This is a uniquely Asian strategy that has its roots in the history of many Asian countries and has been used in both military and non-military situations by many in both the distant and recent past.
The lotus flower unfolds from the center, or blooms out. In the blooming lotus strategy, the focus is on getting to the core, or the center, or to the command and control center or the center of the power of an enemy and then to spread out after taking over or capturing or neutralizing this center. This strategy was called the “Blooming Lotus” by the Vietnamese General Giap who used it effectively against South Vietnam in 1975, by capturing the key cities and military centers of South Vietnam before conquering the rest of the country. This was used by the Vietnamese in 1979 against the Cambodian regime of Khmer Rouge in a brutally efficient and effective manner by first capturing the capital and then key cities and thereafter moving in to capture the rest of the country in a lightning strike that lasted only for about two weeks.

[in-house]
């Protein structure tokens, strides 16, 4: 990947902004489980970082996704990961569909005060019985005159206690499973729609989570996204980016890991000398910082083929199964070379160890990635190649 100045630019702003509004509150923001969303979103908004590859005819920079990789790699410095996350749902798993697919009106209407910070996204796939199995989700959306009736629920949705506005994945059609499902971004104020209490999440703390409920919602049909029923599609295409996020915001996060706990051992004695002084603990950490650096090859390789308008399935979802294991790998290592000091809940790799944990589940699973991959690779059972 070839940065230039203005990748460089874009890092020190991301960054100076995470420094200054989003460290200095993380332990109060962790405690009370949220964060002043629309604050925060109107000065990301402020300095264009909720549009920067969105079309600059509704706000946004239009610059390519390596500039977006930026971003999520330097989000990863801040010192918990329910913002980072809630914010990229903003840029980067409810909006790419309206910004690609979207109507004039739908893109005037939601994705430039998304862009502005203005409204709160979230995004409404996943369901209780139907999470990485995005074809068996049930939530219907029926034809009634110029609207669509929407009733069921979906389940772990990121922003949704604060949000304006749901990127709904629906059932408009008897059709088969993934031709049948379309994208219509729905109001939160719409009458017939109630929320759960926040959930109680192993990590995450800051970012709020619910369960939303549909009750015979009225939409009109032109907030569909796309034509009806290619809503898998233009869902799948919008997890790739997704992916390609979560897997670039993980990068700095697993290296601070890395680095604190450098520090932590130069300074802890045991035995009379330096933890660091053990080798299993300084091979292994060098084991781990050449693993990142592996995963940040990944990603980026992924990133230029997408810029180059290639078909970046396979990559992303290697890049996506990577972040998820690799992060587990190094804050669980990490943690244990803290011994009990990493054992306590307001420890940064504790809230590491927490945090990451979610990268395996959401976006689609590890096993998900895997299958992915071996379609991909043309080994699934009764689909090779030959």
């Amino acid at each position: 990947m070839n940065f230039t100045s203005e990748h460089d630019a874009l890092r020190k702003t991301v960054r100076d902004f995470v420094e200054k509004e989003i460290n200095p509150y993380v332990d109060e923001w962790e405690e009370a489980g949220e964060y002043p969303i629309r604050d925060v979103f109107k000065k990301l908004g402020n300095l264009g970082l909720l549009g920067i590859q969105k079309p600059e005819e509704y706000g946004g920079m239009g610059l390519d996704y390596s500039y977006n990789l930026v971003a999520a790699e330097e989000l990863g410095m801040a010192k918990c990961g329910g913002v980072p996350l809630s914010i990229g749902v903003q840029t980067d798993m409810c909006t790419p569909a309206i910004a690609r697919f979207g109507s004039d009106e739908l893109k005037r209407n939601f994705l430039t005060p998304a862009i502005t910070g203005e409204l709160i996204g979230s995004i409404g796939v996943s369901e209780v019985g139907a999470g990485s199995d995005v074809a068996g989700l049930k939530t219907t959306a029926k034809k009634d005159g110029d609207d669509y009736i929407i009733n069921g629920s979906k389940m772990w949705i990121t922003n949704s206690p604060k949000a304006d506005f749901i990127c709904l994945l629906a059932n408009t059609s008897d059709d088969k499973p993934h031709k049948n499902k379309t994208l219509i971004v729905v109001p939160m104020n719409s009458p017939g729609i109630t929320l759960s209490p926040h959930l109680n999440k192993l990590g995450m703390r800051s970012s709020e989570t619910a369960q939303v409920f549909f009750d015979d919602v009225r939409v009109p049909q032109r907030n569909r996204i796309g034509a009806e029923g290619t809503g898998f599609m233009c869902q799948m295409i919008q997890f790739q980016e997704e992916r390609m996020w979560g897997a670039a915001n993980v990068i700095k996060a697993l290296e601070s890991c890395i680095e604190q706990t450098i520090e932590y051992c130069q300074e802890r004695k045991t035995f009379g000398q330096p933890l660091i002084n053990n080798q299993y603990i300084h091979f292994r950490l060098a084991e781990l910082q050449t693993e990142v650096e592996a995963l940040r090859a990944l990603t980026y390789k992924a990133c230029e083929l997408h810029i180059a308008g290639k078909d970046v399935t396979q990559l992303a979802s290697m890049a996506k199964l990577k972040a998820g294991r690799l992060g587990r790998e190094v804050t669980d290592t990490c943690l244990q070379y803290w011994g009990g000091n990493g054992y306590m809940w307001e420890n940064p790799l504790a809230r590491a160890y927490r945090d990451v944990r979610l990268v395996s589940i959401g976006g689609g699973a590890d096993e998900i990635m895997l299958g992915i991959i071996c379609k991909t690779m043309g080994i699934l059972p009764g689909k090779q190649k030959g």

Although it is not known by this name, the first mention of this type of “blossoming out” after getting to the center has been mentioned in both Pancha Tantraya and Hitopadeshaya and also in the Chinese 36 Strategies.
The first application of this was by Kautilya (Chanakya) who used it to enthrone Chandragupta Maurya by capturing the capital city of the kingdom by infiltrating it with loyalists who captured it from within. It is the strategy behind military coups, where a core group of officers and military men captures the key points of command, control and communications, rendering the enemy baseless and voiceless. It has been used effectively by rebel forces in Chad (1979) and Rwanda (1994) by getting in to the enemy capital cities by a “Peace Deal” and thereafter launching an offensive form within at a crucial moment.
Jagath Gunawardana Attorney-at-law